Yes, specifically at Marine Harvest farms, and specifically for this marine mammal species, there have been two reported cases of Humpback entanglement. There was another documented case of a dead Humpback Whale at an open net fish farm in March 2013 near Tofino at a Mainstream Canada site (now Cermaq). The statement regarding “30 years” in “Whale found dead at empty aquaculture site” must be weighted out against the reality that Humpbacks were extremely rare on BC’s coast even 15 years ago. Humpbacks were whaled in BC waters up to 1966. To give an indication of how Humpback numbers have increased since then, our research shows that in the islands outside Telegraph Cove on NE Vancouver Island alone, we documented just 7 Humpbacks in 2004 and, this year to date, we have documented 83 individuals (some just passing through). The population estimate for Humpbacks feeding in BC waters is at least 2,000 individuals. With more Humpbacks, there is more risk of entanglement. 

7. Are there regulations around the gear left at fallow fish farms?
No, there are not. It is hoped this will be an outcome of what is learned from these entanglements. See #10 below for what regulations do pertain to aquaculture and marine mammals.

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8. Is the ID of the dead Humpback known?
No, it is not known. It is hoped that as part of the investigation, Humpback researchers like ourselves may be able to be of use in trying to identify who this whale was.

9. What should be done if someone witnesses an entanglement?
• With great urgency, report the entanglement with location to the DFO Incident Line / VHF 16. 1-800-465-4336.
• If at all possible, remain with the whale at a distance until trained help arrives or another boat takes over tracking, otherwise the chances of relocating the whale are greatly diminished
• Take whatever video/photos are possible but maintain a distance that doesn’t stress the whale (at least 100 metres).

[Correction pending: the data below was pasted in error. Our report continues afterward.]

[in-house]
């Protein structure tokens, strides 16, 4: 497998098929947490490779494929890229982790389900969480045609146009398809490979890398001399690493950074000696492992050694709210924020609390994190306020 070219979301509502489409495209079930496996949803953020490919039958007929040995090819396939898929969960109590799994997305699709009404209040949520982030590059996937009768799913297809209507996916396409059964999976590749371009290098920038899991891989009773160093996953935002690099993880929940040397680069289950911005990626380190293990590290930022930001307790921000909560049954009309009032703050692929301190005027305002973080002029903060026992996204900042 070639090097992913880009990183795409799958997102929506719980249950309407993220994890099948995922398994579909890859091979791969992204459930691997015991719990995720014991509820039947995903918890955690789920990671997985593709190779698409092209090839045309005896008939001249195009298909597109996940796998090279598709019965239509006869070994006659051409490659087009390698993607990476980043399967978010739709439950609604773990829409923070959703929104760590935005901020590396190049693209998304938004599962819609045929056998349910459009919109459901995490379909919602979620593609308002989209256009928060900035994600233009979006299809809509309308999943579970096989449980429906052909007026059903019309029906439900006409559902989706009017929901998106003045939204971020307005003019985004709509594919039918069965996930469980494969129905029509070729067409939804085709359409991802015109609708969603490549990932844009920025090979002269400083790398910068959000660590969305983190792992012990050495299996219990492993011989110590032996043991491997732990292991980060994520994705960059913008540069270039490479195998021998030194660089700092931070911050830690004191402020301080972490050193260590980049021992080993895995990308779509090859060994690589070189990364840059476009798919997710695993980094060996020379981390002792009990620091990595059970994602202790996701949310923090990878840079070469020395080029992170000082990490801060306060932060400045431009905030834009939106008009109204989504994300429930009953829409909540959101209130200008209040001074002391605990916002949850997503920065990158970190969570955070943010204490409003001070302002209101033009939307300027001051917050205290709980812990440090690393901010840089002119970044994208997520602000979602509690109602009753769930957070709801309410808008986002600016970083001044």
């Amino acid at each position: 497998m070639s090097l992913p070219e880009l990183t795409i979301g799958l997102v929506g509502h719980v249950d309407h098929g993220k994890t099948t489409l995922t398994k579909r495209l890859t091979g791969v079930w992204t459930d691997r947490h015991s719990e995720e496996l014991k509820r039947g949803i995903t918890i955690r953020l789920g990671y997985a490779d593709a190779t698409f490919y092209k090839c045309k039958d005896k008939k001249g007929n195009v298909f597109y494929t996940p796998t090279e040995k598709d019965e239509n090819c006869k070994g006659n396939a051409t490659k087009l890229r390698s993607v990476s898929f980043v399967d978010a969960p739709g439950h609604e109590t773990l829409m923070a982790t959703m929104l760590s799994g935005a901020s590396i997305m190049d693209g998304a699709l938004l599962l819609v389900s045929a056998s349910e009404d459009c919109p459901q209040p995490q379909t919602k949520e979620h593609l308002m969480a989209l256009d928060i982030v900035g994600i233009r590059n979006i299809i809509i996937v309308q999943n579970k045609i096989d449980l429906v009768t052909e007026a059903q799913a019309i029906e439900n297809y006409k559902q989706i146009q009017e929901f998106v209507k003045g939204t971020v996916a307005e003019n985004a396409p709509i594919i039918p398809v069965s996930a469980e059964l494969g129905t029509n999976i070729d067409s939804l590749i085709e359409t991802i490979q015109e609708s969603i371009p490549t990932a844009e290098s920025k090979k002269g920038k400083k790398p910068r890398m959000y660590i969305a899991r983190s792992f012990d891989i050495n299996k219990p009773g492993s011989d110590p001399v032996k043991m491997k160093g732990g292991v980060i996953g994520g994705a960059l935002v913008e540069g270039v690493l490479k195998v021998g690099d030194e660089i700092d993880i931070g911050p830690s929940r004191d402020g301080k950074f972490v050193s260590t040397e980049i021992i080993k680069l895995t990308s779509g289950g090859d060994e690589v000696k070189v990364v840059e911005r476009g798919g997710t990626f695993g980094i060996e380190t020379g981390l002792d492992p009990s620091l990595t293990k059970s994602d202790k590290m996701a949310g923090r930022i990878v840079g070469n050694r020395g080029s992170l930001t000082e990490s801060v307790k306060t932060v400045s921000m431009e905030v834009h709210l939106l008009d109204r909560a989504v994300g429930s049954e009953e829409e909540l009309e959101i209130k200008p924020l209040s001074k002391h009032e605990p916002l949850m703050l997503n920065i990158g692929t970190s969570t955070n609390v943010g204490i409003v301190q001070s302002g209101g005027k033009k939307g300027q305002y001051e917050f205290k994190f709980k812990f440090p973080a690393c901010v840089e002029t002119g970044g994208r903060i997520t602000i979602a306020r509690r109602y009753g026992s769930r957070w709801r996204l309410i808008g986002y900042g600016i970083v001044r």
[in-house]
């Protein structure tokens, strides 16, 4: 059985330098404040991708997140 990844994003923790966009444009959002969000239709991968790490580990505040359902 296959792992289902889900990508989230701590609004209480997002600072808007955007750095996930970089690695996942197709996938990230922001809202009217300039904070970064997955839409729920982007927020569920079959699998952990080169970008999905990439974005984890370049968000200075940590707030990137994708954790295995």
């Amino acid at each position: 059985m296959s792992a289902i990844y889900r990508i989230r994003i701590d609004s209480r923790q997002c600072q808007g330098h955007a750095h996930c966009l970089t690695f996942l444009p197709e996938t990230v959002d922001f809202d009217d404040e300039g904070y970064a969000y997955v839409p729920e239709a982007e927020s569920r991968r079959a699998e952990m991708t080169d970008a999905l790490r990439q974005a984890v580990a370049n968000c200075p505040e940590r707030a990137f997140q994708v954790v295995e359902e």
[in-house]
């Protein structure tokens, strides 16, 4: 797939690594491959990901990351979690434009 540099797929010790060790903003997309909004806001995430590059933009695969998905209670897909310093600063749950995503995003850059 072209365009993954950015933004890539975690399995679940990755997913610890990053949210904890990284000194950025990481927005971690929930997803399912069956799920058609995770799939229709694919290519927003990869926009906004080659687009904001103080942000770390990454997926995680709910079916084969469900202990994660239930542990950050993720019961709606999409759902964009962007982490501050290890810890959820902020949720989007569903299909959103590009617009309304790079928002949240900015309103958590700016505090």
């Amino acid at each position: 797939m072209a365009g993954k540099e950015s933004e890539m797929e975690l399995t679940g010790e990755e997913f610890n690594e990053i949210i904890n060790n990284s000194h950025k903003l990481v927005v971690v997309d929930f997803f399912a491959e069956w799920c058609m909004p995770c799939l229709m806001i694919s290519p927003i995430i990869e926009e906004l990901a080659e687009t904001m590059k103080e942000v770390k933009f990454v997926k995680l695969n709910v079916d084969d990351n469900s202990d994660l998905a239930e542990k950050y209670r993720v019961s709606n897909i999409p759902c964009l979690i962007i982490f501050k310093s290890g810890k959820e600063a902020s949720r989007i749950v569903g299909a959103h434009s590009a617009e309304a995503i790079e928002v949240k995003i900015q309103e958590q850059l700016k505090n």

Do NOT attempt to remove any fishing gear or rope from the whale as it risks human and whale safety (has led to human death). Professional training and equipment are needed to assess the entanglement and proceed safely with the greatest chance of success. Often, much of the fishing gear in which the whale is entangled is not visible at the surface. If well-intentioned members of the public remove the gear at the surface, it is made much more difficult to: (1) recognize that the whale is entangled; and (2) disentangle the whale even if it is relocated. Trailing gear at the surface provides the opportunity for trained responders to attach a tag to track the whale and/or to attach floatation to maintain contact with and slow down an entangled whale. Loss of this gear can significantly reduce rescuers’ ability to save the whale.

For more information regarding reducing the risk of vessel strike and entanglement, see www.SeeABlowGoSlow.org.

10. What regulations are there around reporting and reducing the risk of entanglement at finfish aquaculture sites?
• [Update July 2018 – Amendments to Canada’s Marine Mammal Regulations came into effect on July 11th.  The amendments include mandatory reporting of any accidental contact between a marine mammal and a vehicle or fishing gear. Click here for the full Regulations.]
 In the Pacific Aquaculture Regulations, marine mammals are regulated under the term “nuisance fish” and there is obligatory reporting on “the number and species of nuisance fish that die as a result of the aquaculture facility’s operations.”
• Section 10 of the Marine Finfish Aquaculture License specifies conditions around “management of Marine Mammal Interactions” and includes “The licence holder must notify the Department [DFO] of any marine mammal drowning mortality or entanglement (live or dead) not later than 24 hours after discovery.”

An important development in the United States is that as of January 1, 2017, foreign fisheries must adhere to the provisions of the Marine Mammal Protection Act (MMPA) which address the incidental mortality and serious injury of marine mammals. There is an exemption period for compliance to January 10, 2022. The provisions include: